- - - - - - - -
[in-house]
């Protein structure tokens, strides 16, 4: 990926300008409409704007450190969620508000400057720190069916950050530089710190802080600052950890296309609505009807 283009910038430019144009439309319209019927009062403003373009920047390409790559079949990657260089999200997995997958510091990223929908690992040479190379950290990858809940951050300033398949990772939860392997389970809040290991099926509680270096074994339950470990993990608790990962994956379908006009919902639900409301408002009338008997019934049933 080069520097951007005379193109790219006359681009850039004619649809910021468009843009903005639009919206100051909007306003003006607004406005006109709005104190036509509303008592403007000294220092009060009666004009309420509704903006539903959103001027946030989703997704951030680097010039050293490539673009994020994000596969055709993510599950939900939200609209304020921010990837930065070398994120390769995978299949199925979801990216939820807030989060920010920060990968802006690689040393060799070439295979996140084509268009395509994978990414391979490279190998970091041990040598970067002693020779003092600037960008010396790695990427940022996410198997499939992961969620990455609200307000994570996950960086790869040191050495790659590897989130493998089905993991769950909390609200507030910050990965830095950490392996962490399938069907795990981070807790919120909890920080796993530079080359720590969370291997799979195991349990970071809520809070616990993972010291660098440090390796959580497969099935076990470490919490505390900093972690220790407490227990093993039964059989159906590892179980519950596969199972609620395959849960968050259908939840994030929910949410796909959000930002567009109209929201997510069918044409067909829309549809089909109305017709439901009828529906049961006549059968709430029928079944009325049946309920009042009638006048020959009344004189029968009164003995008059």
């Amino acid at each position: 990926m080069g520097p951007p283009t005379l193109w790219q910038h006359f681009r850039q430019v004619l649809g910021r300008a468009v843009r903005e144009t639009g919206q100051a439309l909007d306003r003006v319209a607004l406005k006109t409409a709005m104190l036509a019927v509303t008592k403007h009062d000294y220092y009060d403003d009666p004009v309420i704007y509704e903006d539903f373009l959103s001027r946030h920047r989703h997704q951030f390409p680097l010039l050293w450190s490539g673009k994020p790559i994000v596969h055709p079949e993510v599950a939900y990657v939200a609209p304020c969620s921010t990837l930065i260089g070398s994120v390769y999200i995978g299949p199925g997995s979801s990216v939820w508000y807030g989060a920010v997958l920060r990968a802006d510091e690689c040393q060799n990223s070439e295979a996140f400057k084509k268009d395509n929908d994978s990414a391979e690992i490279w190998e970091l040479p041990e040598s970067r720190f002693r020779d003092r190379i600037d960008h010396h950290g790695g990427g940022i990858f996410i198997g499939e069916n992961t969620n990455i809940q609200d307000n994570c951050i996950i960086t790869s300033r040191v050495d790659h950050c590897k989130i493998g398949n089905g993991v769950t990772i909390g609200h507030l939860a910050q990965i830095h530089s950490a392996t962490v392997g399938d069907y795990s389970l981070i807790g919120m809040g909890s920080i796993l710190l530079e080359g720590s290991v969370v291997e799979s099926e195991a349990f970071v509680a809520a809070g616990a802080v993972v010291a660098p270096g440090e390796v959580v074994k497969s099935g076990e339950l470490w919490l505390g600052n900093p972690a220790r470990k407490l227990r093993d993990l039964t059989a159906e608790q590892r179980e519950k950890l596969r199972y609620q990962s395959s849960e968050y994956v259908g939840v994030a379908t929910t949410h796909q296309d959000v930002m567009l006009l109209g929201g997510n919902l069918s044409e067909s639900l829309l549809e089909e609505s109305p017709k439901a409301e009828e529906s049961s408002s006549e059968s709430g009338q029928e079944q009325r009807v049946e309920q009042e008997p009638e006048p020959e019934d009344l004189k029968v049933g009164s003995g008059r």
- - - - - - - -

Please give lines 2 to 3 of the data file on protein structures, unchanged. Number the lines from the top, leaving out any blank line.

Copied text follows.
């Protein structure tokens, strides 16, 4: 990926300008409409704007450190969620508000400057720190069916950050530089710190802080600052950890296309609505009807 283009910038430019144009439309319209019927009062403003373009920047390409790559079949990657260089999200997995997958510091990223929908690992040479190379950290990858809940951050300033398949990772939860392997389970809040290991099926509680270096074994339950470990993990608790990962994956379908006009919902639900409301408002009338008997019934049933 080069520097951007005379193109790219006359681009850039004619649809910021468009843009903005639009919206100051909007306003003006607004406005006109709005104190036509509303008592403007000294220092009060009666004009309420509704903006539903959103001027946030989703997704951030680097010039050293490539673009994020994000596969055709993510599950939900939200609209304020921010990837930065070398994120390769995978299949199925979801990216939820807030989060920010920060990968802006690689040393060799070439295979996140084509268009395509994978990414391979490279190998970091041990040598970067002693020779003092600037960008010396790695990427940022996410198997499939992961969620990455609200307000994570996950960086790869040191050495790659590897989130493998089905993991769950909390609200507030910050990965830095950490392996962490399938069907795990981070807790919120909890920080796993530079080359720590969370291997799979195991349990970071809520809070616990993972010291660098440090390796959580497969099935076990470490919490505390900093972690220790407490227990093993039964059989159906590892179980519950596969199972609620395959849960968050259908939840994030929910949410796909959000930002567009109209929201997510069918044409067909829309549809089909109305017709439901009828529906049961006549059968709430029928079944009325049946309920009042009638006048020959009344004189029968009164003995008059």
């Amino acid at each position: 990926m080069g520097p951007p283009t005379l193109w790219q910038h006359f681009r850039q430019v004619l649809g910021r300008a468009v843009r903005e144009t639009g919206q100051a439309l909007d306003r003006v319209a607004l406005k006109t409409a709005m104190l036509a019927v509303t008592k403007h009062d000294y220092y009060d403003d009666p004009v309420i704007y509704e903006d539903f373009l959103s001027r946030h920047r989703h997704q951030f390409p680097l010039l050293w450190s490539g673009k994020p790559i994000v596969h055709p079949e993510v599950a939900y990657v939200a609209p304020c969620s921010t990837l930065i260089g070398s994120v390769y999200i995978g299949p199925g997995s979801s990216v939820w508000y807030g989060a920010v997958l920060r990968a802006d510091e690689c040393q060799n990223s070439e295979a996140f400057k084509k268009d395509n929908d994978s990414a391979e690992i490279w190998e970091l040479p041990e040598s970067r720190f002693r020779d003092r190379i600037d960008h010396h950290g790695g990427g940022i990858f996410i198997g499939e069916n992961t969620n990455i809940q609200d307000n994570c951050i996950i960086t790869s300033r040191v050495d790659h950050c590897k989130i493998g398949n089905g993991v769950t990772i909390g609200h507030l939860a910050q990965i830095h530089s950490a392996t962490v392997g399938d069907y795990s389970l981070i807790g919120m809040g909890s920080i796993l710190l530079e080359g720590s290991v969370v291997e799979s099926e195991a349990f970071v509680a809520a809070g616990a802080v993972v010291a660098p270096g440090e390796v959580v074994k497969s099935g076990e339950l470490w919490l505390g600052n900093p972690a220790r470990k407490l227990r093993d993990l039964t059989a159906e608790q590892r179980e519950k950890l596969r199972y609620q990962s395959s849960e968050y994956v259908g939840v994030a379908t929910t949410h796909q296309d959000v930002m567009l006009l109209g929201g997510n919902l069918s044409e067909s639900l829309l549809e089909e609505s109305p017709k439901a409301e009828e529906s049961s408002s006549e059968s709430g009338q029928e079944q009325r009807v049946e309920q009042e008997p009638e006048p020959e019934d009344l004189k029968v049933g009164s003995g008059r």